Your bedroom sets the tone for a good night’s sleep — and a good morning too. A chaotic mess of furniture and clothes in your space has a way of reminding you of that laundry list of things you need to get done (like yesterday), but a sparse room is just depressing. Yet many of us don’t really bother to do anything to resolve either scenario. Maybe it’s because we spend the majority of our time in there with our eyes shut. But maybe it’s because we’re perplexed by the most common feature of a bedroom: limited square footage.
One theory about bedroom size is that a bedroom is the last space an architect factors into an apartment or home’s design. We don’t necessarily blame them. It’s not a public space like a living room or kitchen (unless you’re a reality TV star, of course), and it doesn’t have fixed features like a bathroom. If you’re buying a home, it’s unlikely that the previous owner renovated this space, since most real estate experts will tell you that it’s better to have multiple smaller bedrooms than a few big ones.
So if you’re reading this and thinking, “And how am I supposed to fit anything else in there when I’m barely able to fit in a bed?” know that you’re not alone — and that there are solutions. We’ve asked up-and-coming designer Alyssa Kapito of Kapito Muller Interiors for her expert tips on maximizing style in a small space.
First, the bad news: You’re going to have to declutter. Bedrooms tend to be where we hide our shame, the place where we throw heaps of stuff before guests come over and pile up clothes until we’ve achieved full floordrobe. But don’t trust yourself to not fall victim to the overwhelming nostalgia for moth-eaten wool sweaters that are now several sizes too small. Invite a trusted friend over to help you take an unsentimental approach to ridding the junk. You’ll probably find that you have much more room than you thought.
After you’ve tackled the decluttering part (and moved on from the many emotions of giving away your college T-shirt collection), try these small space solutions.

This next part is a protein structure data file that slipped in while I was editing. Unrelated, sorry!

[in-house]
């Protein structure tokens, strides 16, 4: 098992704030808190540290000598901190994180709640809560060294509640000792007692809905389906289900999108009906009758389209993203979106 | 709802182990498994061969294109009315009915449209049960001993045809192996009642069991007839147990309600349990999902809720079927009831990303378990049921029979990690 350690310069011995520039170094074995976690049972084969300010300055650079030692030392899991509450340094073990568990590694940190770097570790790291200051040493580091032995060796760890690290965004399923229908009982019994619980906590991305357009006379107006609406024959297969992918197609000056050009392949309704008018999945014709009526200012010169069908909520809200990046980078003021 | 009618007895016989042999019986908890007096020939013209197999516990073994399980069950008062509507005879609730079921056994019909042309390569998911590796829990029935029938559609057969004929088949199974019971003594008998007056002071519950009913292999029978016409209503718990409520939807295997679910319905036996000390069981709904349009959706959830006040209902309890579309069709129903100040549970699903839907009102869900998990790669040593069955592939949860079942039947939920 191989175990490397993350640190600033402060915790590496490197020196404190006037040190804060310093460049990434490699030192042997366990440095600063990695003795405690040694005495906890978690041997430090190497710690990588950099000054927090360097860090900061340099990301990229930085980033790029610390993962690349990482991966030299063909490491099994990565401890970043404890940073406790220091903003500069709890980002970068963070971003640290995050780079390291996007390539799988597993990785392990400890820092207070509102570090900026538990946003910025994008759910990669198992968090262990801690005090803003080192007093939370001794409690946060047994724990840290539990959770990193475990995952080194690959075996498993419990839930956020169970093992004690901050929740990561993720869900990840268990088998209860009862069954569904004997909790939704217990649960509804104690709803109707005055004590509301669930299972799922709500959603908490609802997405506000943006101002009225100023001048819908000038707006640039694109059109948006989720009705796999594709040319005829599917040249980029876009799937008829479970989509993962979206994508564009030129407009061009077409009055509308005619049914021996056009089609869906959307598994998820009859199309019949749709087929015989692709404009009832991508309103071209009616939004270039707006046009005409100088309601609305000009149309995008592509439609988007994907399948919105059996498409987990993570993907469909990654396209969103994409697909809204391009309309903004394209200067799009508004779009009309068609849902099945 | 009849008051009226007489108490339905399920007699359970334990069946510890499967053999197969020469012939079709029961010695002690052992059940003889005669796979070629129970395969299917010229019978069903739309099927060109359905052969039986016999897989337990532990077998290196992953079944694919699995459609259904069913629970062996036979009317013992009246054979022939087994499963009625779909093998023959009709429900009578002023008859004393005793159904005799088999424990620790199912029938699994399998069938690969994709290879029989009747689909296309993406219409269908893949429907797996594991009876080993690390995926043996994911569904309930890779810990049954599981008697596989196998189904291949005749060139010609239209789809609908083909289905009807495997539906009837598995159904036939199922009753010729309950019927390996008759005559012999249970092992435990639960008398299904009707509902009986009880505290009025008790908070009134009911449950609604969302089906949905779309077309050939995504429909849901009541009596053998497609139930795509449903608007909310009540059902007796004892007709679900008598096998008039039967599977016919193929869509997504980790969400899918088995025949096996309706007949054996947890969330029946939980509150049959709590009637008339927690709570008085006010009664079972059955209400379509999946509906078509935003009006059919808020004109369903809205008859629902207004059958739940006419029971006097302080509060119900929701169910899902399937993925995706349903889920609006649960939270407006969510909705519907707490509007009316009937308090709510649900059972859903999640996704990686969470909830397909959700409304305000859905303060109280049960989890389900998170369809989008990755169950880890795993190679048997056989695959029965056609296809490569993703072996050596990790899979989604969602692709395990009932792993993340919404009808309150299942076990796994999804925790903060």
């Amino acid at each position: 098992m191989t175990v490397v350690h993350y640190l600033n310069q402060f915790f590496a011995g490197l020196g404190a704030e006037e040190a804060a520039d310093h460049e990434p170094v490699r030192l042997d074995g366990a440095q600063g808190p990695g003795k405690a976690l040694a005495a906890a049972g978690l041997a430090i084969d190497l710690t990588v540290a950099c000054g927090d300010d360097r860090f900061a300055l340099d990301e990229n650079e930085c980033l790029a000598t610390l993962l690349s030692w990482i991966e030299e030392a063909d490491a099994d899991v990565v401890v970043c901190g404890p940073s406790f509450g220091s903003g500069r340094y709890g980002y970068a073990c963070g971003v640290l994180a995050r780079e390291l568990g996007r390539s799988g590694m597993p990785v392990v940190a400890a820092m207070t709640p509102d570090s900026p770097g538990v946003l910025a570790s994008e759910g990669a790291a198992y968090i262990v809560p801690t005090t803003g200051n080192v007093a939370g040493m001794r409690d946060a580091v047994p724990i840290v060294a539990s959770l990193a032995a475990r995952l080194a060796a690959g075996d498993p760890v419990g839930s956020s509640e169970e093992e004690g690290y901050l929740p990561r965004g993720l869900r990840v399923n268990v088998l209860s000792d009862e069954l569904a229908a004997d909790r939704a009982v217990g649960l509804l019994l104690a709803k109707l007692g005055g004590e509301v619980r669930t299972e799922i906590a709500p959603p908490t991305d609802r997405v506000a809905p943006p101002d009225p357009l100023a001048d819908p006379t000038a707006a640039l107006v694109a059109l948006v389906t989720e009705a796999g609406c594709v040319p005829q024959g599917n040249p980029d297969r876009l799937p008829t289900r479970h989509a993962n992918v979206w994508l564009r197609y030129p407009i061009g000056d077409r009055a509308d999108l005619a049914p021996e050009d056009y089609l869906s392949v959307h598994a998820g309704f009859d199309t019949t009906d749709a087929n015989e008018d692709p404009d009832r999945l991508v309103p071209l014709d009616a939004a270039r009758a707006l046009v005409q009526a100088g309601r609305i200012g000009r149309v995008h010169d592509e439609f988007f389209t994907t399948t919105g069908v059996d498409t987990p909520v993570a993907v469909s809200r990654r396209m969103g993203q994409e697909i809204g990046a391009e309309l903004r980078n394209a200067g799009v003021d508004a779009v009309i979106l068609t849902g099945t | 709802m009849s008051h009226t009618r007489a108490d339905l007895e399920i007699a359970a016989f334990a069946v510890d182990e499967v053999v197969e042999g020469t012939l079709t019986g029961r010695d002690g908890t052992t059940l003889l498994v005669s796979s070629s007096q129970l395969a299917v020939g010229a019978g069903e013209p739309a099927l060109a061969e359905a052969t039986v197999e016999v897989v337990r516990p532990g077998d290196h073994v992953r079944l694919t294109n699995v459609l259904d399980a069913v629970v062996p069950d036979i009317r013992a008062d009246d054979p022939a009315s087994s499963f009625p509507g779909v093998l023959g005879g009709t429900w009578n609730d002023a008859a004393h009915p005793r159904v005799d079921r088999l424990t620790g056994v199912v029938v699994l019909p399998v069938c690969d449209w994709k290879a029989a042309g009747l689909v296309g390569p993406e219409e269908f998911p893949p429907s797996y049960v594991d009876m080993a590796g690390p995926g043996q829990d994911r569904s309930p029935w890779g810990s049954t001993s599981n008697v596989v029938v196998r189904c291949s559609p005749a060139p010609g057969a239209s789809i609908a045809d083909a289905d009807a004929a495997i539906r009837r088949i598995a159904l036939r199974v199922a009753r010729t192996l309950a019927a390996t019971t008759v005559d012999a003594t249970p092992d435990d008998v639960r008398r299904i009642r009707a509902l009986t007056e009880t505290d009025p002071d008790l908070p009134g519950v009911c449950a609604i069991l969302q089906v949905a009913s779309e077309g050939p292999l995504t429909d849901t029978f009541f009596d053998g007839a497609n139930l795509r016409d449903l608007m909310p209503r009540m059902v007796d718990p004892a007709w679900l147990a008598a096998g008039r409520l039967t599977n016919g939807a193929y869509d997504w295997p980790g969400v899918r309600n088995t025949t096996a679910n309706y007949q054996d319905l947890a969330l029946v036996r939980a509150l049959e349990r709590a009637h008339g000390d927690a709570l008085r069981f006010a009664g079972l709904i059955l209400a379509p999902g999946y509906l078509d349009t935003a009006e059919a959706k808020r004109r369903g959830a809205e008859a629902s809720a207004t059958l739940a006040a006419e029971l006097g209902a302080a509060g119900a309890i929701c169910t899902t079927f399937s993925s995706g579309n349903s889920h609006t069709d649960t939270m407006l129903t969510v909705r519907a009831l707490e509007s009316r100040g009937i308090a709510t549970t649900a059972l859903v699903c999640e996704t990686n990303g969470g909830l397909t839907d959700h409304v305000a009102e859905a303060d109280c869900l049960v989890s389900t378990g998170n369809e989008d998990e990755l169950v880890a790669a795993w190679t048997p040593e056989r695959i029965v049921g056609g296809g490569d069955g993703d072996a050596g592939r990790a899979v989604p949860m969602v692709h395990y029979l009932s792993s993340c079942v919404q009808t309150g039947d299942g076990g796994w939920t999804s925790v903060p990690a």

Opt for mirrors
Not on the ceiling (ahem), but on the furniture itself. “Mirrored furniture is great for small spaces and allows you to have storage without closing in the room,” Kapito explains. While it won’t fool you into thinking that you have a whole new space, the surface reflects light, making the room feel more spacious.
Blueprint: Mirrors can’t work their magic if they’re in the dark, so be sure to place them in a well-lit spot.
Dress your windows
It’s the one detail many skip, but it can make a huge difference. “Drapes are important in a small space — they add character and charm,” Kapito says. “Just remember to hang them as high and wide as possible.”
Blueprint: By placing the curtain rod almost to the ceiling and extending it beyond the dimensions of the window glass, you’ll draw the eye up and out — creating the illusion of a larger space.
“Wall-to-wall carpet can make a small room feel a lot larger,” says Kapito. This might be because a strong contrast between the walls and a hardwood floor can emphasize a room’s tiny proportions. “If you’re not able to install wall-to-wall carpeting, try getting an oversized rug. In very small rooms, we like to use a rug that’s about 4 inches away from the wall.” The other benefit: A rug helps absorb noise, a must if you happen to live in an apartment complex.
Blueprint: If you can’t install wall-to-wall carpeting — or don’t want to — measure your space carefully to be sure that your new rug will fit with just a 4-inch gap between rug and wall. Be sure to buy a rug pad to protect your investment (and keep it from sliding all over your floors).
In a cramped kitchen, holding onto space-hogging items that serve only one function — such as that waffle maker you use once a year — is a bad idea. The same goes for the bedroom.
“Use pieces of furniture with dual purposes — for instance, a desk can function as a nightstand. It’s a major space saver,” Kapito says. A bookshelf also helps bibliophiles stay organized, but the shelves can also be a great place to store shoes and can provide nightstandlike space.
Blueprint: Your bed can still be the focal point if it doesn’t have nightstands on either side. A desk next to the bed can be a stylish alternative (and a daytime workspace), and a short bookshelf can offer extra storage.
Art is a great way to distract from a less-than-ideal view, brings in an element of personality, and helps make a space seem bigger. Just opt for larger pieces.
“Art is super useful for opening up a small space,” Kapito says. “A large photograph of a landscape or city can actually trick the eye into feeling like the space extends. Mirrors work great too.”
Blueprint: Visually open up a small space by hanging a piece of oversized art above your bed or on the largest wall.
What are your favorite ways to save space in the bedroom? Let us know in the comments!